I have been a keen sportsman since my school days — I love the color and vibrancy of major sporting events. Over the past few weeks, there have been so many to watch: Wimbledon, the Tour de France and now the Olympics in London, where there is a tremendous buzz of excitement in the air. The Bransons are cheering on the British team (plus of course Usain Bolt, my alter-ego.) As we have watched the events, I have been reminded of sport's many useful lessons for business.
Carefully coordinated teamwork is as important in business as it is in sport. While the benefits of teamwork in soccer, handball and basketball are clear, it isn't always obvious that similar planning happens behind the scenes in everything from swimming to cycling, where elaborate strategizing and choreographing of the roles played by various team members is required to ensure a first-place finish by any individual star.
At this year's Tour de France, the success of Team Sky, which was sponsored by the Sky broadcast network, showed how important great teamwork is to cycling. While Bradley Wiggins was the first Briton to ever win the Tour, his victory depended on his seven teammates' meticulous planning and unwavering support. As a keen cyclist and through Virgin, a supporter of cycling events such as the Virgin Money Cyclone and the Cycle Slam, I was extremely proud of the team's achievement. (I say that through gritted teeth, as Sky is one of Virgin Media's fiercest competitors in the media space.)
As the founder of your company, you may be the one telling the world about your incredible new product and showing it off at industry events, but this wouldn't be possible without all your teammates working hard behind the scenes — the people who did everything from product testing and market research to galvanizing the press. A successful launch event is the culmination of thousands of tasks carried out by your team members. Whether you want to win a gold medal or build a profitable business, you can't just turn up and wing it.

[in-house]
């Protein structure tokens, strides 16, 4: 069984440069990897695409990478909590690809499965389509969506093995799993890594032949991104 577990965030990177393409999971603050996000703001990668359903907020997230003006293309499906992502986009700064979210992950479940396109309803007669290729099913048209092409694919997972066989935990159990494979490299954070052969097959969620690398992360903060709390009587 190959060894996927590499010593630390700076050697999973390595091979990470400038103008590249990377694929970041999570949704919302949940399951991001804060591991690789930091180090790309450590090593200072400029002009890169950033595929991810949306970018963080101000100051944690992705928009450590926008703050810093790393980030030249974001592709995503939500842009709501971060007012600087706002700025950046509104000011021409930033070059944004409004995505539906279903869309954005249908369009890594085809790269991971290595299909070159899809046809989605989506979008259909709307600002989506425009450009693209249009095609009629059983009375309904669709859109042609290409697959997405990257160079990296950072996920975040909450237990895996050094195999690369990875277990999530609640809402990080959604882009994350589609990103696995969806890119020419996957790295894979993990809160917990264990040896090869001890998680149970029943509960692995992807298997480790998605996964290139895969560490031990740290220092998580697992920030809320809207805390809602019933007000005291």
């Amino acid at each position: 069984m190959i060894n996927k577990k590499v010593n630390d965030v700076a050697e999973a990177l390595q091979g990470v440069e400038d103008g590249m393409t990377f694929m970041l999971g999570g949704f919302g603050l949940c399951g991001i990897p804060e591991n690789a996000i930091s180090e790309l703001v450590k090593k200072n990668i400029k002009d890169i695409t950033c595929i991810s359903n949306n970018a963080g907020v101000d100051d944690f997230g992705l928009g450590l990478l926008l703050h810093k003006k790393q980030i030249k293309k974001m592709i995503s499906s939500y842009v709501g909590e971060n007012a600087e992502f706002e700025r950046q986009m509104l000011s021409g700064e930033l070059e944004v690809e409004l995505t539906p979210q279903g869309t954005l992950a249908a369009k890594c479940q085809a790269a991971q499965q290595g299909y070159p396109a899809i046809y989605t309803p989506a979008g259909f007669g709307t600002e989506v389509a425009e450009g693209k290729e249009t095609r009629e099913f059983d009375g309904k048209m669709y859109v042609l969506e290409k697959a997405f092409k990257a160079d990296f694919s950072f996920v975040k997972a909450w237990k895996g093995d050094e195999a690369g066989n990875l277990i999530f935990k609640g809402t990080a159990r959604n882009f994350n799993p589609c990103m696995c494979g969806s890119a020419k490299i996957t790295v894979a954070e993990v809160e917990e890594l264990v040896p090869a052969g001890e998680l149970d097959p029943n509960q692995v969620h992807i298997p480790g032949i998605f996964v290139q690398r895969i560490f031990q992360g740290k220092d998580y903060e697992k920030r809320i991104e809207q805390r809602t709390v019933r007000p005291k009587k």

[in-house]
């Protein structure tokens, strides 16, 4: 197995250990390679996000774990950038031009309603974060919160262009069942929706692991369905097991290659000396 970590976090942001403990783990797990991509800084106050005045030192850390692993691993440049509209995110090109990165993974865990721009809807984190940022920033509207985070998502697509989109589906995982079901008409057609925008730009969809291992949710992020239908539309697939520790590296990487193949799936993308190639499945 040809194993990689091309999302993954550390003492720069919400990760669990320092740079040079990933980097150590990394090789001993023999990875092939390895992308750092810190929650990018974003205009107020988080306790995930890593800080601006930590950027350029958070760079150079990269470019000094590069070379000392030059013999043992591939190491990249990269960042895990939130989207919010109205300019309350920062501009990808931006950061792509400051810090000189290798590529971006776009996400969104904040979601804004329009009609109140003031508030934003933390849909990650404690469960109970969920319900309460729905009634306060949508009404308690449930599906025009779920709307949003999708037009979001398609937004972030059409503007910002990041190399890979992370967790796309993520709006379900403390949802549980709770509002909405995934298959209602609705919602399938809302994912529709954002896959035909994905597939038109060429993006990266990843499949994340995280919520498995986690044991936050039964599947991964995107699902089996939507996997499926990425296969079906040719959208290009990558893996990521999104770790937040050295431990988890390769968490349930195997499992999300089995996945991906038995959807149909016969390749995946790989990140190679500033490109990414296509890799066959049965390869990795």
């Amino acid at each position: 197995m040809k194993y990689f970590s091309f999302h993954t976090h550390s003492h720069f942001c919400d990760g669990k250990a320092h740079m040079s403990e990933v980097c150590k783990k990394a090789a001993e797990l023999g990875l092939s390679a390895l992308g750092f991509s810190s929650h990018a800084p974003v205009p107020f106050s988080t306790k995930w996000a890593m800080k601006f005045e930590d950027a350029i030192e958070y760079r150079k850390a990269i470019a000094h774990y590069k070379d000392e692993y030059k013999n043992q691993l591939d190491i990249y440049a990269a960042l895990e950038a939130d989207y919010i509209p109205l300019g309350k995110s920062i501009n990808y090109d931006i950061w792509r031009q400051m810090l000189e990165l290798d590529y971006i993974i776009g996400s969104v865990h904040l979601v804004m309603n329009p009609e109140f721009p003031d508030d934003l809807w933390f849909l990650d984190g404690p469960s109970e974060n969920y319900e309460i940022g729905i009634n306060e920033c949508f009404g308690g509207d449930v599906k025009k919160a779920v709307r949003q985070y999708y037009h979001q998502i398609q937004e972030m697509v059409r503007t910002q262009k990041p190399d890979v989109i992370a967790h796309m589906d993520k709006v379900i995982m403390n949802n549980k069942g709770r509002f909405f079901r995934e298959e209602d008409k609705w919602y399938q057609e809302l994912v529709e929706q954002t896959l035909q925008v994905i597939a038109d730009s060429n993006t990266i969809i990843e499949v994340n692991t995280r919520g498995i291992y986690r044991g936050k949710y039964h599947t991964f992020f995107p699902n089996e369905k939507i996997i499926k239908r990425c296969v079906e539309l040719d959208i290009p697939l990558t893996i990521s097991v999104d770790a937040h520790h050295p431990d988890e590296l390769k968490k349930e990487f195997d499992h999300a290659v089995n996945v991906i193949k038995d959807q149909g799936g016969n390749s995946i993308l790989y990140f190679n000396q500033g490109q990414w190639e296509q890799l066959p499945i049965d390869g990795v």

Athletes demonstrate the sort of determination and perseverance that is necessary for an entrepreneur launching a startup. The hours can be very long and the obstacles may sometimes seem insurmountable, but you have to keep going. Several cups of tea will only get you so far, so this is where sport and business meet: an entrepreneur needs to be in decent shape. When you hit a roadblock, getting your body moving will help you to stay creative. I often come up with good ideas after exercising, which is one of the reasons I try to start the day with a swim, a surf or a game of tennis.
Sport is at the heart of many of our companies, most obviously Virgin Active, which helps people get healthy in many countries around the world. This is partly due to my enthusiasm. I captained the football and cricket teams at school, but a knee injury curtailed my athletic aspirations, and so I focused on business. I soon set up Student magazine, then Virgin Records, and the rest is history.
But sport continued to have a profound impact on the Virgin Group. As the company's representative, I have attempted to break a number of sporting records, especially in ballooning and kite-surfing. Just a few weeks ago a group of my family members and friends attempted to break some kite-surfing records. My son Sam became the fastest person to kite-surf across the English Channel, while I became the person with the most years to do so! We also broke the record for the fastest group to kite-surf across the Channel, which was fitting after such a collaborative effort. Without the contributions of all our team members, none of us would have been successful.
At the Virgin Group, we use sport as part of our everyday efforts to promote health and wellness for all our employees and customers. Just recently the team at our management offices in London enjoyed a sports day where we celebrated the Olympics by taking part in fun races. Events like these can help to break down departmental barriers and foster better teamwork as employees get to know each other in an informal setting. This can go a long way toward showing your staff that it is OK to have fun at work.
Time set aside for athletic recreation also reminds people that you don't have to compete at an elite level to get a lot out of it. Nevertheless — as is so often the case in business — a little competition doesn't hurt.
Good luck to all those athletes taking part in the Olympic events. Enjoy the games, everyone!